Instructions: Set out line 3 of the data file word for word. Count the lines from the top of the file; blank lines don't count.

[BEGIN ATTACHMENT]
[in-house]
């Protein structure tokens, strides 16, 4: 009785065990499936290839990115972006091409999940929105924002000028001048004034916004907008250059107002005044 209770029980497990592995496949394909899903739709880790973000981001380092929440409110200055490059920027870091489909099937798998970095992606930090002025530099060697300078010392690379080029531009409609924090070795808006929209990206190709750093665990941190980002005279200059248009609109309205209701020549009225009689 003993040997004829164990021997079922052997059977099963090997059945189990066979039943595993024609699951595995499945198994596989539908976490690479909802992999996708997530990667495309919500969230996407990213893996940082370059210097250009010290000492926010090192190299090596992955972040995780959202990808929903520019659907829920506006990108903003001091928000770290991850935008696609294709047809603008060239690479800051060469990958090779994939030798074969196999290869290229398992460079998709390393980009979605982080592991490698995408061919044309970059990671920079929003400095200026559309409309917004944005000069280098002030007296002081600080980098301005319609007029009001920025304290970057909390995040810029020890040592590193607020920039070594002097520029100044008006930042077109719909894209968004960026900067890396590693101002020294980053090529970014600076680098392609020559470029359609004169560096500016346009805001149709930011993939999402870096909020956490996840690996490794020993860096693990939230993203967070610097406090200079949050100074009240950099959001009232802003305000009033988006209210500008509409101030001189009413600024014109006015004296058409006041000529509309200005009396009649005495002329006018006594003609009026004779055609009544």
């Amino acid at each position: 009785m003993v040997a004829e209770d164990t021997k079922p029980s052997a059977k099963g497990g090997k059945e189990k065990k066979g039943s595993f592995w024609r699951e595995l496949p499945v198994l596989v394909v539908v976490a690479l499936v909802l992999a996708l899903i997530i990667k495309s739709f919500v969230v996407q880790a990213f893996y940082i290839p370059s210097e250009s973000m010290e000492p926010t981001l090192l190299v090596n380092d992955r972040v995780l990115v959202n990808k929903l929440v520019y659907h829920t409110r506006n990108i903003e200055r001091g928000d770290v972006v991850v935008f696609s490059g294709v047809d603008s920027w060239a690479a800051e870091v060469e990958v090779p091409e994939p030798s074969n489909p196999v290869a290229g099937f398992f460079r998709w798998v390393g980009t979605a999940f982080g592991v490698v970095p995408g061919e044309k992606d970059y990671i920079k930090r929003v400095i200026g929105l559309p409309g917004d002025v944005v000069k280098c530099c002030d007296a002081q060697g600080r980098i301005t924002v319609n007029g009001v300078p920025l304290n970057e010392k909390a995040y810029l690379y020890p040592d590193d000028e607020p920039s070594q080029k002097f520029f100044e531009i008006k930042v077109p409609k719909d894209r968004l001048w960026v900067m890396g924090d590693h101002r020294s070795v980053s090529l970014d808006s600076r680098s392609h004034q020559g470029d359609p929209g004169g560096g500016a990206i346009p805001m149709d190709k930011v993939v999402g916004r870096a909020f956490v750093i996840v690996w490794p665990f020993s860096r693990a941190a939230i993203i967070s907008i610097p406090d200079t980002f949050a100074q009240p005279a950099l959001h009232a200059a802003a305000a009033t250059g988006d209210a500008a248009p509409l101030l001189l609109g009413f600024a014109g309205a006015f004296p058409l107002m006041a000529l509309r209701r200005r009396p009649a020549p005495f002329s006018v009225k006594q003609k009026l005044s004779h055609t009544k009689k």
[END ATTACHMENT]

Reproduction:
């Amino acid at each position: 009785m003993v040997a004829e209770d164990t021997k079922p029980s052997a059977k099963g497990g090997k059945e189990k065990k066979g039943s595993f592995w024609r699951e595995l496949p499945v198994l596989v394909v539908v976490a690479l499936v909802l992999a996708l899903i997530i990667k495309s739709f919500v969230v996407q880790a990213f893996y940082i290839p370059s210097e250009s973000m010290e000492p926010t981001l090192l190299v090596n380092d992955r972040v995780l990115v959202n990808k929903l929440v520019y659907h829920t409110r506006n990108i903003e200055r001091g928000d770290v972006v991850v935008f696609s490059g294709v047809d603008s920027w060239a690479a800051e870091v060469e990958v090779p091409e994939p030798s074969n489909p196999v290869a290229g099937f398992f460079r998709w798998v390393g980009t979605a999940f982080g592991v490698v970095p995408g061919e044309k992606d970059y990671i920079k930090r929003v400095i200026g929105l559309p409309g917004d002025v944005v000069k280098c530099c002030d007296a002081q060697g600080r980098i301005t924002v319609n007029g009001v300078p920025l304290n970057e010392k909390a995040y810029l690379y020890p040592d590193d000028e607020p920039s070594q080029k002097f520029f100044e531009i008006k930042v077109p409609k719909d894209r968004l001048w960026v900067m890396g924090d590693h101002r020294s070795v980053s090529l970014d808006s600076r680098s392609h004034q020559g470029d359609p929209g004169g560096g500016a990206i346009p805001m149709d190709k930011v993939v999402g916004r870096a909020f956490v750093i996840v690996w490794p665990f020993s860096r693990a941190a939230i993203i967070s907008i610097p406090d200079t980002f949050a100074q009240p005279a950099l959001h009232a200059a802003a305000a009033t250059g988006d209210a500008a248009p509409l101030l001189l609109g009413f600024a014109g309205a006015f004296p058409l107002m006041a000529l509309r209701r200005r009396p009649a020549p005495f002329s006018v009225k006594q003609k009026l005044s004779h055609t009544k009689k």